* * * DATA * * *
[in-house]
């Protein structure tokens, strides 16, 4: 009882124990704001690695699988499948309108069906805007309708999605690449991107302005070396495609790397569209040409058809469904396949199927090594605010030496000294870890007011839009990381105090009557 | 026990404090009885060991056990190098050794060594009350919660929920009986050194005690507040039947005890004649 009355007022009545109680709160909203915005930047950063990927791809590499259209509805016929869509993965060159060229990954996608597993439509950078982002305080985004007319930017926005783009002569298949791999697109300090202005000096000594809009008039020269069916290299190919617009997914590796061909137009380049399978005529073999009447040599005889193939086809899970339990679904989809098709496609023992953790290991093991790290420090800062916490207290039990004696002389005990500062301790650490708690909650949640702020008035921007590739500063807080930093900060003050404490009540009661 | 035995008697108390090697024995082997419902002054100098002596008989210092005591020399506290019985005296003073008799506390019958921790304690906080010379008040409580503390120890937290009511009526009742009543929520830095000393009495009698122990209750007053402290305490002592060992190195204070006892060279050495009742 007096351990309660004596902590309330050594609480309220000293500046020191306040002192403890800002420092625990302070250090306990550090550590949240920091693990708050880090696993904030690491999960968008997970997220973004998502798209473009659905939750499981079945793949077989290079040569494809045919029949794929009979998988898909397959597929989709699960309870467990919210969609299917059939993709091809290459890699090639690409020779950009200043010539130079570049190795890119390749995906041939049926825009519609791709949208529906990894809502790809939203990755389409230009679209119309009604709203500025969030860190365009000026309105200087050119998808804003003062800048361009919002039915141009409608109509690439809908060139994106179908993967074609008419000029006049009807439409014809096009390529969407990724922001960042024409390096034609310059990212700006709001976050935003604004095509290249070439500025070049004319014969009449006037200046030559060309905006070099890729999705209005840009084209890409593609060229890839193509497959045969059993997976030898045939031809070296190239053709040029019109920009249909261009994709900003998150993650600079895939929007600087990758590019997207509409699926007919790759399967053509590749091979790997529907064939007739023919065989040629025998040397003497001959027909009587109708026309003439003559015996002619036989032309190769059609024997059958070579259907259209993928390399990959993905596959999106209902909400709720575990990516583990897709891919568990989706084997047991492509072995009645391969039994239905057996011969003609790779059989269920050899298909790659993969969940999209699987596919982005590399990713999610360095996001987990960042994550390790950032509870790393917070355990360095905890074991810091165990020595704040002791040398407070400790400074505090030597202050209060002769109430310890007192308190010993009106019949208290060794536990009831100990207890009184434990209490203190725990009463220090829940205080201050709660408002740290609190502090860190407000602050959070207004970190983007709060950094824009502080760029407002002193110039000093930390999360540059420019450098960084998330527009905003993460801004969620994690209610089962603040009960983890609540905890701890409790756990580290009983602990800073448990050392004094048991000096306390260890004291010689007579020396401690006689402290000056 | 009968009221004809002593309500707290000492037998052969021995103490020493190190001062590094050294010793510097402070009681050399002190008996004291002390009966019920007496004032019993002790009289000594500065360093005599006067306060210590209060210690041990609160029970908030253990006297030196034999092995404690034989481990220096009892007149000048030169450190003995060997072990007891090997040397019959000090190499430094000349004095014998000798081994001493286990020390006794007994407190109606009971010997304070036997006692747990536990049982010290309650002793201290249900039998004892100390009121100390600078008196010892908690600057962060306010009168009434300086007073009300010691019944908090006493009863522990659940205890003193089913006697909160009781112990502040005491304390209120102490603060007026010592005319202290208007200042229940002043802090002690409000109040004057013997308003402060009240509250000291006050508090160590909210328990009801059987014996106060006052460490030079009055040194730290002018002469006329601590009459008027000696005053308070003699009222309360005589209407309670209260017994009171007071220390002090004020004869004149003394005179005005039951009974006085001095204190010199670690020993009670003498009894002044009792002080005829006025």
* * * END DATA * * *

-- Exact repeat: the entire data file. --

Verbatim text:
[in-house]
């Protein structure tokens, strides 16, 4: 009882124990704001690695699988499948309108069906805007309708999605690449991107302005070396495609790397569209040409058809469904396949199927090594605010030496000294870890007011839009990381105090009557 | 026990404090009885060991056990190098050794060594009350919660929920009986050194005690507040039947005890004649 009355007022009545109680709160909203915005930047950063990927791809590499259209509805016929869509993965060159060229990954996608597993439509950078982002305080985004007319930017926005783009002569298949791999697109300090202005000096000594809009008039020269069916290299190919617009997914590796061909137009380049399978005529073999009447040599005889193939086809899970339990679904989809098709496609023992953790290991093991790290420090800062916490207290039990004696002389005990500062301790650490708690909650949640702020008035921007590739500063807080930093900060003050404490009540009661 | 035995008697108390090697024995082997419902002054100098002596008989210092005591020399506290019985005296003073008799506390019958921790304690906080010379008040409580503390120890937290009511009526009742009543929520830095000393009495009698122990209750007053402290305490002592060992190195204070006892060279050495009742 007096351990309660004596902590309330050594609480309220000293500046020191306040002192403890800002420092625990302070250090306990550090550590949240920091693990708050880090696993904030690491999960968008997970997220973004998502798209473009659905939750499981079945793949077989290079040569494809045919029949794929009979998988898909397959597929989709699960309870467990919210969609299917059939993709091809290459890699090639690409020779950009200043010539130079570049190795890119390749995906041939049926825009519609791709949208529906990894809502790809939203990755389409230009679209119309009604709203500025969030860190365009000026309105200087050119998808804003003062800048361009919002039915141009409608109509690439809908060139994106179908993967074609008419000029006049009807439409014809096009390529969407990724922001960042024409390096034609310059990212700006709001976050935003604004095509290249070439500025070049004319014969009449006037200046030559060309905006070099890729999705209005840009084209890409593609060229890839193509497959045969059993997976030898045939031809070296190239053709040029019109920009249909261009994709900003998150993650600079895939929007600087990758590019997207509409699926007919790759399967053509590749091979790997529907064939007739023919065989040629025998040397003497001959027909009587109708026309003439003559015996002619036989032309190769059609024997059958070579259907259209993928390399990959993905596959999106209902909400709720575990990516583990897709891919568990989706084997047991492509072995009645391969039994239905057996011969003609790779059989269920050899298909790659993969969940999209699987596919982005590399990713999610360095996001987990960042994550390790950032509870790393917070355990360095905890074991810091165990020595704040002791040398407070400790400074505090030597202050209060002769109430310890007192308190010993009106019949208290060794536990009831100990207890009184434990209490203190725990009463220090829940205080201050709660408002740290609190502090860190407000602050959070207004970190983007709060950094824009502080760029407002002193110039000093930390999360540059420019450098960084998330527009905003993460801004969620994690209610089962603040009960983890609540905890701890409790756990580290009983602990800073448990050392004094048991000096306390260890004291010689007579020396401690006689402290000056 | 009968009221004809002593309500707290000492037998052969021995103490020493190190001062590094050294010793510097402070009681050399002190008996004291002390009966019920007496004032019993002790009289000594500065360093005599006067306060210590209060210690041990609160029970908030253990006297030196034999092995404690034989481990220096009892007149000048030169450190003995060997072990007891090997040397019959000090190499430094000349004095014998000798081994001493286990020390006794007994407190109606009971010997304070036997006692747990536990049982010290309650002793201290249900039998004892100390009121100390600078008196010892908690600057962060306010009168009434300086007073009300010691019944908090006493009863522990659940205890003193089913006697909160009781112990502040005491304390209120102490603060007026010592005319202290208007200042229940002043802090002690409000109040004057013997308003402060009240509250000291006050508090160590909210328990009801059987014996106060006052460490030079009055040194730290002018002469006329601590009459008027000696005053308070003699009222309360005589209407309670209260017994009171007071220390002090004020004869004149003394005179005005039951009974006085001095204190010199670690020993009670003498009894002044009792002080005829006025």